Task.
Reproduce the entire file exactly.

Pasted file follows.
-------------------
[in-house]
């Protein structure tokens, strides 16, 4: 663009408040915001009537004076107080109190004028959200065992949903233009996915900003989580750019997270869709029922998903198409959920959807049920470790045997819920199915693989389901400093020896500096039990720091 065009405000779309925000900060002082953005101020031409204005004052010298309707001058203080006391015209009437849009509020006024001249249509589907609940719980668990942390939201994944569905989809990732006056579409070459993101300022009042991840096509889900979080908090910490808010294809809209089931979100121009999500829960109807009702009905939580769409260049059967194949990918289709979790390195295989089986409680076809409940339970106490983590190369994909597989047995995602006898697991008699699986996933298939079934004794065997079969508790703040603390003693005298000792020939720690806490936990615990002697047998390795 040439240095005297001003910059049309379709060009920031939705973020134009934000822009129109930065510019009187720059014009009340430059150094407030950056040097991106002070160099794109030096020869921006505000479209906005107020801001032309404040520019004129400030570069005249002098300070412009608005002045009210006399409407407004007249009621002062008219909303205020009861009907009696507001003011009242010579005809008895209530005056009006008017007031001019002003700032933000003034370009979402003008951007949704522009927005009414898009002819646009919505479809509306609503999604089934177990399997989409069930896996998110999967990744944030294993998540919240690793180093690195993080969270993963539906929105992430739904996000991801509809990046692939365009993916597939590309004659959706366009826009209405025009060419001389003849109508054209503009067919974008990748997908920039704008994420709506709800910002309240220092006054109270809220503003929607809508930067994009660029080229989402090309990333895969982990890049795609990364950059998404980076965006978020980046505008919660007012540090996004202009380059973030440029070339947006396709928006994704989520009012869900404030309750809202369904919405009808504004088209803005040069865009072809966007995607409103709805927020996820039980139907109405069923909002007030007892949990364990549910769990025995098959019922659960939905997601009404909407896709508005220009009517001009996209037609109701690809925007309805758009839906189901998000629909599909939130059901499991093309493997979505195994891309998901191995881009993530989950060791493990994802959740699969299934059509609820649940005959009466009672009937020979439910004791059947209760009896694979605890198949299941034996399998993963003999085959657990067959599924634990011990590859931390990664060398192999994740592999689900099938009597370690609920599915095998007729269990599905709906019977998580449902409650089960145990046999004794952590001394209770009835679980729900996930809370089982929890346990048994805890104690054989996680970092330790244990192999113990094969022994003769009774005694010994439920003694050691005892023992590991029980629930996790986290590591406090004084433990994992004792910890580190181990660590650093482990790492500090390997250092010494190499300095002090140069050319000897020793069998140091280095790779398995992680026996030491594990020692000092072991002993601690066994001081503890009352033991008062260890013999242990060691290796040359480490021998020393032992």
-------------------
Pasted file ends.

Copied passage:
[in-house]
């Protein structure tokens, strides 16, 4: 663009408040915001009537004076107080109190004028959200065992949903233009996915900003989580750019997270869709029922998903198409959920959807049920470790045997819920199915693989389901400093020896500096039990720091 065009405000779309925000900060002082953005101020031409204005004052010298309707001058203080006391015209009437849009509020006024001249249509589907609940719980668990942390939201994944569905989809990732006056579409070459993101300022009042991840096509889900979080908090910490808010294809809209089931979100121009999500829960109807009702009905939580769409260049059967194949990918289709979790390195295989089986409680076809409940339970106490983590190369994909597989047995995602006898697991008699699986996933298939079934004794065997079969508790703040603390003693005298000792020939720690806490936990615990002697047998390795 040439240095005297001003910059049309379709060009920031939705973020134009934000822009129109930065510019009187720059014009009340430059150094407030950056040097991106002070160099794109030096020869921006505000479209906005107020801001032309404040520019004129400030570069005249002098300070412009608005002045009210006399409407407004007249009621002062008219909303205020009861009907009696507001003011009242010579005809008895209530005056009006008017007031001019002003700032933000003034370009979402003008951007949704522009927005009414898009002819646009919505479809509306609503999604089934177990399997989409069930896996998110999967990744944030294993998540919240690793180093690195993080969270993963539906929105992430739904996000991801509809990046692939365009993916597939590309004659959706366009826009209405025009060419001389003849109508054209503009067919974008990748997908920039704008994420709506709800910002309240220092006054109270809220503003929607809508930067994009660029080229989402090309990333895969982990890049795609990364950059998404980076965006978020980046505008919660007012540090996004202009380059973030440029070339947006396709928006994704989520009012869900404030309750809202369904919405009808504004088209803005040069865009072809966007995607409103709805927020996820039980139907109405069923909002007030007892949990364990549910769990025995098959019922659960939905997601009404909407896709508005220009009517001009996209037609109701690809925007309805758009839906189901998000629909599909939130059901499991093309493997979505195994891309998901191995881009993530989950060791493990994802959740699969299934059509609820649940005959009466009672009937020979439910004791059947209760009896694979605890198949299941034996399998993963003999085959657990067959599924634990011990590859931390990664060398192999994740592999689900099938009597370690609920599915095998007729269990599905709906019977998580449902409650089960145990046999004794952590001394209770009835679980729900996930809370089982929890346990048994805890104690054989996680970092330790244990192999113990094969022994003769009774005694010994439920003694050691005892023992590991029980629930996790986290590591406090004084433990994992004792910890580190181990660590650093482990790492500090390997250092010494190499300095002090140069050319000897020793069998140091280095790779398995992680026996030491594990020692000092072991002993601690066994001081503890009352033991008062260890013999242990060691290796040359480490021998020393032992």